Hundreds of Uber and Lyft drivers will join other app-based workers across the U.S. in a full-day strike Wednesday to protest poor working conditions and demand the right to organize.
Workers are demanding higher wages and congressional support for the Pro Act, a law that would provide protection for workers trying to enter unions, including members of the concert economy. The account stalled indefinitely after it passed in an American house in March.
“Application-based workers are fed up with taking advantage of big tech companies,” said Eve Aruguete, a driver from Oakland and a member of the Rideshare Drivers United organizing group. “Misclassification is like concrete and keeps us underground. The PRO Act is a hammer that will break that concrete, allowing app-based workers to get organized. “
Workers in California, Boston, Las Vegas, Denver and Austin on Wednesday will refuse to receive orders, and rallies will be held in a number of cities, including outside Uber’s San Francisco headquarters.
The strike comes as Uber and Lyft prices rise due to a record shortage of drivers. That shortage was prompted by a “silent strike,” said Brian Dolber, organizer and professor of communications, as drivers refuse to return to jobs they consider exploitative.
“Here drivers are retaliating and saying they won’t be second-rate workers,” Dolber said. “They say they can’t continue to work under the forms of inequality we saw during the pandemic.”
In 2020, the number of Uber rides fell by 80% in some areas, and hundreds of thousands of drivers lost their jobs, according to a survey by Rideshare Drivers United. About 37% of respondents said they lost 100% of their income, while 19% lost more than 75% of their income.
But as vaccinations increased and demand returned, many drivers refused to return to their jobs behind the wheel, said Daniel Russell, an Uber and Lyft driver for the past four years and organizer of Rideshare Drivers United.
“The pandemic really underscored our vulnerability when the market dried up,” he said. “Now is the time for action.”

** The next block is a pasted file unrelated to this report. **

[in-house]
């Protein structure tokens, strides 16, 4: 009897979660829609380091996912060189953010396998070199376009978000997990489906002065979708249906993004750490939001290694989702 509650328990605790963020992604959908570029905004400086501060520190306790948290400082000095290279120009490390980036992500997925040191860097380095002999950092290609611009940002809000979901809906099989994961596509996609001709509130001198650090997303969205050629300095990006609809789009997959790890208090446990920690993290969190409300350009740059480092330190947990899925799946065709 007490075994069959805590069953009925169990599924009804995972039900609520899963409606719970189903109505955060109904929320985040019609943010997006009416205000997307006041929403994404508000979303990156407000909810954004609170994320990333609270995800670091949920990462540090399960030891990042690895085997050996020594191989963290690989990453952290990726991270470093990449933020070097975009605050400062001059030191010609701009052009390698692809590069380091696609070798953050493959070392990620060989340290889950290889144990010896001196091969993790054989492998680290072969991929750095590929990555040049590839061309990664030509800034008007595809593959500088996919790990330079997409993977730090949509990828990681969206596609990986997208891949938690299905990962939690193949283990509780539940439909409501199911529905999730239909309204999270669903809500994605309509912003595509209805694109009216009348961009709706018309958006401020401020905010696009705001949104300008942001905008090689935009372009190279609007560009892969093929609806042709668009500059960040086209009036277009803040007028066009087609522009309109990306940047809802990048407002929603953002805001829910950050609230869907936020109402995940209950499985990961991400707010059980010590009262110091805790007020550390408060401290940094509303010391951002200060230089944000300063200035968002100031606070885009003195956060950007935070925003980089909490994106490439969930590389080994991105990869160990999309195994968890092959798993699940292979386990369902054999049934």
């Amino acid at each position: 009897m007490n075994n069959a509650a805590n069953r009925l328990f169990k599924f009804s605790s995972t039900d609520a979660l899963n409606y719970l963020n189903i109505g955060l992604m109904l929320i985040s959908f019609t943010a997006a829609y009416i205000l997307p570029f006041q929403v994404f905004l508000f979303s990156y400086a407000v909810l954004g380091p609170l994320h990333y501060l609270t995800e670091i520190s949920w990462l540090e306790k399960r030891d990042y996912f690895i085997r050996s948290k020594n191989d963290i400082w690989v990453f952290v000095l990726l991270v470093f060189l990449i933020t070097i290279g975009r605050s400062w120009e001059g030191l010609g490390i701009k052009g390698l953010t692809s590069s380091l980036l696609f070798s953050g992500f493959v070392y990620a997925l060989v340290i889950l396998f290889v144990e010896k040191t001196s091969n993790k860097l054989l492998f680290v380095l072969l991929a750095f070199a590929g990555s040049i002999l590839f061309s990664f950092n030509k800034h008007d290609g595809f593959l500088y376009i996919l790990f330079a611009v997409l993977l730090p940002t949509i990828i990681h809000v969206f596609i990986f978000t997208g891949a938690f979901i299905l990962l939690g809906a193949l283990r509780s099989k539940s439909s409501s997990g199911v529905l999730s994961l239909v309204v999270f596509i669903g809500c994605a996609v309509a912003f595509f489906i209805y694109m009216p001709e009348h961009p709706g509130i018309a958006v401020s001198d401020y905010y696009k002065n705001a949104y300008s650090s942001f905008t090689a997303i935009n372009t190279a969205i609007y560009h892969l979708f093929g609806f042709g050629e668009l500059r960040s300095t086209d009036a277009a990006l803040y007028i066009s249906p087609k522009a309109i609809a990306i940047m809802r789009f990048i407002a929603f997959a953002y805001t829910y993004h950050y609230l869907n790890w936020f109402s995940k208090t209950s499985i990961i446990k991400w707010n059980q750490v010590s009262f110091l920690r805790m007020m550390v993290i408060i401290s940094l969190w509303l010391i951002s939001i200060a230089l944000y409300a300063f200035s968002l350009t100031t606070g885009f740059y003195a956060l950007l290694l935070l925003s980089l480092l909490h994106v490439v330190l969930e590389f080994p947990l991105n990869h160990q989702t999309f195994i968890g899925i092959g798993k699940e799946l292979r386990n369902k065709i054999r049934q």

The strike originally focused on workers in California, where a law called Proposition 22 came into force in early 2021, freeing some large technology companies from fully complying with labor laws. Under Program 22, concert companies can still classify workers as suppliers, without access to employee rights such as minimum wage, unemployment benefits, health insurance, and collective bargaining.
Organizers say Uber and Lyft have raised driver prices in the months since the adoption of Prop 22, while reducing the share of driving. Uber and Lyft did not immediately respond to a request for comment.
“They promised us flexibility, more control and more transparency,” driver Carlos Pelayo said. “But since Prop 22 has passed, I have less control over where I drive, who I pick up and how much I earn. Props 22 was the most expensive lie ever told to voters in California. “
Organizers say the Pro law may correct some of the failures of Pro 22, but it requires more support from Senate Democrats. If passed, it will make it harder for companies in the group economy to classify workers as independent suppliers and allow Uber and Lyft drivers to team up and bargain collectively.
“Drivers need the Pro Act because it allows us to form a union and an organization that cares on our behalf and ensures our safety and a fair salary,” said Russell, who drives in the Los Angeles area. “We need to have a chance to have our say.”